It is imperative to monitor your name, company, and/or brand at all times in order to listen, engage, and respond to your audience. Who is talking about you? What do they need? How can you help? Since it’s impossible to be everywhere at once, there are an abundance of options for keeping track.

Here are 7 effective free (or free with the option to upgrade) social listening tools.

1. Google Analytics. “I like Google Analytics not only because it’s a free tool, but also because it’s easy to use and has a strong online presence in terms of free resources and support forums,” says Victor Tang, Online Strategy Marketing Manager, Sage 50 Canadian. “I can track how many visitors who visited my site through a social channel ended up converting into a customer. I can also track and identify which social media channels were most likely to convert. This, in turn helps me understand where I need to either invest more for social … or pull back.”

2. Google Alerts. “Google Alerts can be extremely effective,” believes Outreach Manger and Link Building Specialist Matthew Zajechowski, Digital Third Coast. “You can set up alerts so that whenever your business is mentioned you are notified. … Frequency of the alerts is up to you.”

3. Facebook Insights. “This is another free tool, available from Facebook, that lets page owners view various Facebook metrics,” Zajechowski continues. “It’s kind of complex to pick up, but the free data is worthwhile for any business owner.” Users can track likes, reach, popular – and most commented posts – and much more.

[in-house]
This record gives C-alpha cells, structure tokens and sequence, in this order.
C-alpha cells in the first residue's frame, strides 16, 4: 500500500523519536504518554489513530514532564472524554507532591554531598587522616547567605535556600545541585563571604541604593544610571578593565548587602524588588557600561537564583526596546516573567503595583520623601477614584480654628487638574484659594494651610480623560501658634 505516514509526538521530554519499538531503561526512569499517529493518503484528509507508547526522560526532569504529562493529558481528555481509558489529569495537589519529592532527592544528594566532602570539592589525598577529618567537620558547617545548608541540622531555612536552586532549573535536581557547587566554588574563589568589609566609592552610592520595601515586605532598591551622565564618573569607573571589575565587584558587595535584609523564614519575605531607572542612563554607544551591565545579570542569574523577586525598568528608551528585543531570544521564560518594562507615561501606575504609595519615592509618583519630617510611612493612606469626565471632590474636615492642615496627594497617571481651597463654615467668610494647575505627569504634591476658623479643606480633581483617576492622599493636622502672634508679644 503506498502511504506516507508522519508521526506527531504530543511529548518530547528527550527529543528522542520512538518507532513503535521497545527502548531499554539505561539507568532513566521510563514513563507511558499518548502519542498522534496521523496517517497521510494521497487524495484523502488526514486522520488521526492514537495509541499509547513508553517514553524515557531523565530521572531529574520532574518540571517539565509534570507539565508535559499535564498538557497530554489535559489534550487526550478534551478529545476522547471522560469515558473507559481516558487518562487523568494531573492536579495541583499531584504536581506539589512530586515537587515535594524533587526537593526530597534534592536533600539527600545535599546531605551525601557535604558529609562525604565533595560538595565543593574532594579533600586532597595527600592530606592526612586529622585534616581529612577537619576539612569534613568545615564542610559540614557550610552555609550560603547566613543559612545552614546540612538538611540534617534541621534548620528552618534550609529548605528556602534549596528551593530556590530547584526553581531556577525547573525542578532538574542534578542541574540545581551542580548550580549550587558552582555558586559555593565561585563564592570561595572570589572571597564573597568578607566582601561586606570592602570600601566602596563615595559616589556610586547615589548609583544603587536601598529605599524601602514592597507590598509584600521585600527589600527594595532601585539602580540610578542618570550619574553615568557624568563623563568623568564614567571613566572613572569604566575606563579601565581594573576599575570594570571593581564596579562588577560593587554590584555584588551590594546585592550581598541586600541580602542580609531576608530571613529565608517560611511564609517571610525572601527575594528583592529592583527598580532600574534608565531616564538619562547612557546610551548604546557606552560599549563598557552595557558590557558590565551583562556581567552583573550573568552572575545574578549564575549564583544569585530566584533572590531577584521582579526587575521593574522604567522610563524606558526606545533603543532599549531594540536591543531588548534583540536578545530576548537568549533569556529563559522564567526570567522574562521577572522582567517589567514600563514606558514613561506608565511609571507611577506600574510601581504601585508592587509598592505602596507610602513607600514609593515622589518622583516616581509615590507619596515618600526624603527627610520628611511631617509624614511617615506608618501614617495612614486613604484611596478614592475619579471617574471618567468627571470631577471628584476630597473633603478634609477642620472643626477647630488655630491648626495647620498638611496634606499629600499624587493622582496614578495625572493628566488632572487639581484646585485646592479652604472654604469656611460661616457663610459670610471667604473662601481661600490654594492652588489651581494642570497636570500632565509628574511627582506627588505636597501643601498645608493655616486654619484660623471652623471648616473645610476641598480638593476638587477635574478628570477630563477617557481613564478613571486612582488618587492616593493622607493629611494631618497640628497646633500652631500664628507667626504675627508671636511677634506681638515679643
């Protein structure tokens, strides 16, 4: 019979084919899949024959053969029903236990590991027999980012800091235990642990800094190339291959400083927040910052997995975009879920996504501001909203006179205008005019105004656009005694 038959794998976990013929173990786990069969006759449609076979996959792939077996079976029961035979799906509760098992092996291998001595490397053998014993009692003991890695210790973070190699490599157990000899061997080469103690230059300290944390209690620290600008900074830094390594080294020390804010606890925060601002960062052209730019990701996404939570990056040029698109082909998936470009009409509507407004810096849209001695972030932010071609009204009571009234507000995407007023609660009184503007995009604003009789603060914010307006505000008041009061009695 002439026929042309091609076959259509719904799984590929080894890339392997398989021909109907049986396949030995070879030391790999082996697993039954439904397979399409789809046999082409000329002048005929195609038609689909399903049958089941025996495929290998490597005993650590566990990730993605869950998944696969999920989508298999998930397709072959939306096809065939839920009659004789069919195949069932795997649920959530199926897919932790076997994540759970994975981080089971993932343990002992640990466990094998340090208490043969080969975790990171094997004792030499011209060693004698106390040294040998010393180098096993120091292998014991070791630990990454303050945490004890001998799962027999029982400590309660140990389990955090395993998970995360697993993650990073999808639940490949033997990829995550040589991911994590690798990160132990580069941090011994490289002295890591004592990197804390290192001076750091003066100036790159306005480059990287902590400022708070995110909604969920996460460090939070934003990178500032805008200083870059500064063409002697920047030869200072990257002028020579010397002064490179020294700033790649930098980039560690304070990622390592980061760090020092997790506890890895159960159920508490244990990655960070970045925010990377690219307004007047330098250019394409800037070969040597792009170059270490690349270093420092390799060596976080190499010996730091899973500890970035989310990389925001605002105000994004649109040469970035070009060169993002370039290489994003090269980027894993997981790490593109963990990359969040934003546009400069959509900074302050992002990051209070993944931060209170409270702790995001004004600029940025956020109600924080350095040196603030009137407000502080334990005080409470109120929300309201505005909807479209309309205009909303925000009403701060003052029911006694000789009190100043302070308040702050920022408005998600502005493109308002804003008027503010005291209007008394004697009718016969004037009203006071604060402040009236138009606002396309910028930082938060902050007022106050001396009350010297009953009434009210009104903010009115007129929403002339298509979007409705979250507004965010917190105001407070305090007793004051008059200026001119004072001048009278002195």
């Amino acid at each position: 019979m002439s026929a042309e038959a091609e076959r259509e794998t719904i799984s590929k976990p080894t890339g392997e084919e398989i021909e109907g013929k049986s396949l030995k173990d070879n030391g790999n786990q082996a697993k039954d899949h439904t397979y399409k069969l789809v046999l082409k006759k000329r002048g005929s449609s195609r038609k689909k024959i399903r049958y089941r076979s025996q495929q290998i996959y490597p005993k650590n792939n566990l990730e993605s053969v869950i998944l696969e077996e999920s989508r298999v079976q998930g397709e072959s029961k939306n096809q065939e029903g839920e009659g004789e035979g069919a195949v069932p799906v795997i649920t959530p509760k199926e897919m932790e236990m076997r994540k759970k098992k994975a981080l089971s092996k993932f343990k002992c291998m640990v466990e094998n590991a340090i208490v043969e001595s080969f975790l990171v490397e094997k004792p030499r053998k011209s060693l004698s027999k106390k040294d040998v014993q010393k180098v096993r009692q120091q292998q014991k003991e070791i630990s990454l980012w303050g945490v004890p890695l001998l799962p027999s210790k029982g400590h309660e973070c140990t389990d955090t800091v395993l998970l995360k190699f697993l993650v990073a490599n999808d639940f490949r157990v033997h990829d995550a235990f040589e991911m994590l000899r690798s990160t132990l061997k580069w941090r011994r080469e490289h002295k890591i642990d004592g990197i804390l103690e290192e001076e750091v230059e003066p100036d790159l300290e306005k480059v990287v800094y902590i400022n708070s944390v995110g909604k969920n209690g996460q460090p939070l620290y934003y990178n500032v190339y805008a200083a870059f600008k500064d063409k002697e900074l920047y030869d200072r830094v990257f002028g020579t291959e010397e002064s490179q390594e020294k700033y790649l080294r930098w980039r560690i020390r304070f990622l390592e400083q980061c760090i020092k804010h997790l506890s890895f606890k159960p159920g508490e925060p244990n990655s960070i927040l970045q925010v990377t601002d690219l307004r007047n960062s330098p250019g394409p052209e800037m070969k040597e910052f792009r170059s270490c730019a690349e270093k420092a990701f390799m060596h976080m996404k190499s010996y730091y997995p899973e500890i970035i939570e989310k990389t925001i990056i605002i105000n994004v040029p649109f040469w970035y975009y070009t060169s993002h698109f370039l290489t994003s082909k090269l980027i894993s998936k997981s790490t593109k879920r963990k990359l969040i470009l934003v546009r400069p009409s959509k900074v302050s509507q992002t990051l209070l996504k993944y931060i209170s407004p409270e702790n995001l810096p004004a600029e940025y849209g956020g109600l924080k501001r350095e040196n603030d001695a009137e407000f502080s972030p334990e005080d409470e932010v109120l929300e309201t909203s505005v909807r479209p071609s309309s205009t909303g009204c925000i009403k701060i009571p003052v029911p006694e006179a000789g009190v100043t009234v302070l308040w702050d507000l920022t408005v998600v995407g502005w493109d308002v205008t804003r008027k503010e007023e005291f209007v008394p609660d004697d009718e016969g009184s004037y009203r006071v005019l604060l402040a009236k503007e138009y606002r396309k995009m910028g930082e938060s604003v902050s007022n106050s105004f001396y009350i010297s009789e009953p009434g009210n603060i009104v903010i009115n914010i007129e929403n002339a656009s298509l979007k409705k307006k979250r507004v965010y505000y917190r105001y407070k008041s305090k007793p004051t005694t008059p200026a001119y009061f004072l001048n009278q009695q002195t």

4. TweetDeck. “My favorite free tool is TweetDeck by Twitter because of the ability to manage multiple Twitter accounts with seemingly limitless columns to track trending hashtags, specific profiles, mentions, interactions, etc. for each account,” says Max Ivan Rava, Communications Director, FwdHealth, Inc. “One can also time tweets, which helps with reach.”

5. Social Mention. ”For a quick, but thorough, look at your brand online, I recommend Social Mention,” says Erin Cushing, Account Manager, Social Media & Content Strategy, inSegment, Inc. “It crawls all of the usual social media suspects, but it also looks at blog content and blog comments as well as forums for any mention of your keyword. It also gives you a plethora of stats, including reach, sentiment, passion, and frequent authors. I haven’t seen many other free services get this in-depth.”

“The tool also ranks sentiment about your brand as being negative, positive, or neutral,” adds Alex Rafferty, Director of Public Relations, Rakuten Loyalty, “which is a handy metric to track and helps enable you to respond quickly and effectively to any negative customer questions or issues, as well as engage with key influencers on specific social channels.”

6. Mention. “It’s a great platform that monitors all channels and catches things that services like Google Alerts do not catch,” says Jim Devitt, Owner, Devitt Consulting. “I like to keep tabs on my clients “mentions” so that I can respond quickly. For example, if someone gives a shout out on Twitter but does not # or @ you will usually miss it, with mention, the comment will be picked up and you can respond to the content. …There is a free version that limits the number of “mentions” that you can use per month and of course there is a fee-based service as well.”

7. Hootsuite. “I swear by the social media monitoring tool HootSuite,” says Emma Nemtin, Marketing Director at Hubba. “There is a free, pro, and enterprise version available. … The HootSuite Dashboard is open on my desktop all day, every day. I use HootSuite for tapping into conversations with our audience, keeping track of certain hashtags within a specific geo-location, and auto-scheduling certain tweets. … And I really get my hands dirty with their awesome analytic reports.”

Social media monitoring tools are abundant. So, test them out and use the one – or ones – that work best for you!